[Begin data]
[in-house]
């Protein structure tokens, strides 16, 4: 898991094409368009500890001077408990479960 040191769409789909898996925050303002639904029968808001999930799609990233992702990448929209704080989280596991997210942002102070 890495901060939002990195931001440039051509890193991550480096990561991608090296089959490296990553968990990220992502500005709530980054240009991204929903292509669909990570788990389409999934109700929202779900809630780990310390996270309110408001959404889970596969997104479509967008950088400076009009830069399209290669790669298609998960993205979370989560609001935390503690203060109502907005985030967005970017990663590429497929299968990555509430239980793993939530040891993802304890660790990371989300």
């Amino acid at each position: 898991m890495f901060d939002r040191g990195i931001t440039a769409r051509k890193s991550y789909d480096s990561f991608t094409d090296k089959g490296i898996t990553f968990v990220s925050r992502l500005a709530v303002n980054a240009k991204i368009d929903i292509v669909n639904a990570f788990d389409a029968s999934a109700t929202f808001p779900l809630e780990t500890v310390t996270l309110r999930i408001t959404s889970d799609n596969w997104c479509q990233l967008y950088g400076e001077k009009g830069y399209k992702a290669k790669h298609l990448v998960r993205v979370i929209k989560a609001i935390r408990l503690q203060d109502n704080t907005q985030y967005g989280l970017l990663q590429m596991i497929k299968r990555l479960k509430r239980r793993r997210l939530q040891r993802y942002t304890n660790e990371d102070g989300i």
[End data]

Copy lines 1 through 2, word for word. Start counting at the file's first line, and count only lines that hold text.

[in-house]
């Protein structure tokens, strides 16, 4: 898991094409368009500890001077408990479960 040191769409789909898996925050303002639904029968808001999930799609990233992702990448929209704080989280596991997210942002102070 890495901060939002990195931001440039051509890193991550480096990561991608090296089959490296990553968990990220992502500005709530980054240009991204929903292509669909990570788990389409999934109700929202779900809630780990310390996270309110408001959404889970596969997104479509967008950088400076009009830069399209290669790669298609998960993205979370989560609001935390503690203060109502907005985030967005970017990663590429497929299968990555509430239980793993939530040891993802304890660790990371989300």